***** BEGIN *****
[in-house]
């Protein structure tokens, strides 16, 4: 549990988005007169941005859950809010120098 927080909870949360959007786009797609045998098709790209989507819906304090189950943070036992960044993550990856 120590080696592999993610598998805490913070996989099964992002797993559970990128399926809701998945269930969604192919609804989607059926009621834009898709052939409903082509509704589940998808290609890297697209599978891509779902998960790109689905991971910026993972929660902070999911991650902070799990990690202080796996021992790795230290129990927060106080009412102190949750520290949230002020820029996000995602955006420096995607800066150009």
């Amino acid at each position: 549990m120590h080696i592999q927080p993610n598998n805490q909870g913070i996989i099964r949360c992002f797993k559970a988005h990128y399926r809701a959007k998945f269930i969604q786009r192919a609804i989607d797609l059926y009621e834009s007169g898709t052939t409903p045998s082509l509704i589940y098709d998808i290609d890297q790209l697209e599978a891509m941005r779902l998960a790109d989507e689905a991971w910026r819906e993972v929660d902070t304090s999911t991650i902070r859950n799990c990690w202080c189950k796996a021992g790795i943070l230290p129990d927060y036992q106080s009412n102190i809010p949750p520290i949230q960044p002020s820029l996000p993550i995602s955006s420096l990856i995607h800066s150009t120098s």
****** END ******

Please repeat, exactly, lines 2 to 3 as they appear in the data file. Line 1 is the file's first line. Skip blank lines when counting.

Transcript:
């Protein structure tokens, strides 16, 4: 549990988005007169941005859950809010120098 927080909870949360959007786009797609045998098709790209989507819906304090189950943070036992960044993550990856 120590080696592999993610598998805490913070996989099964992002797993559970990128399926809701998945269930969604192919609804989607059926009621834009898709052939409903082509509704589940998808290609890297697209599978891509779902998960790109689905991971910026993972929660902070999911991650902070799990990690202080796996021992790795230290129990927060106080009412102190949750520290949230002020820029996000995602955006420096995607800066150009």
């Amino acid at each position: 549990m120590h080696i592999q927080p993610n598998n805490q909870g913070i996989i099964r949360c992002f797993k559970a988005h990128y399926r809701a959007k998945f269930i969604q786009r192919a609804i989607d797609l059926y009621e834009s007169g898709t052939t409903p045998s082509l509704i589940y098709d998808i290609d890297q790209l697209e599978a891509m941005r779902l998960a790109d989507e689905a991971w910026r819906e993972v929660d902070t304090s999911t991650i902070r859950n799990c990690w202080c189950k796996a021992g790795i943070l230290p129990d927060y036992q106080s009412n102190i809010p949750p520290i949230q960044p002020s820029l996000p993550i995602s955006s420096l990856i995607h800066s150009t120098s």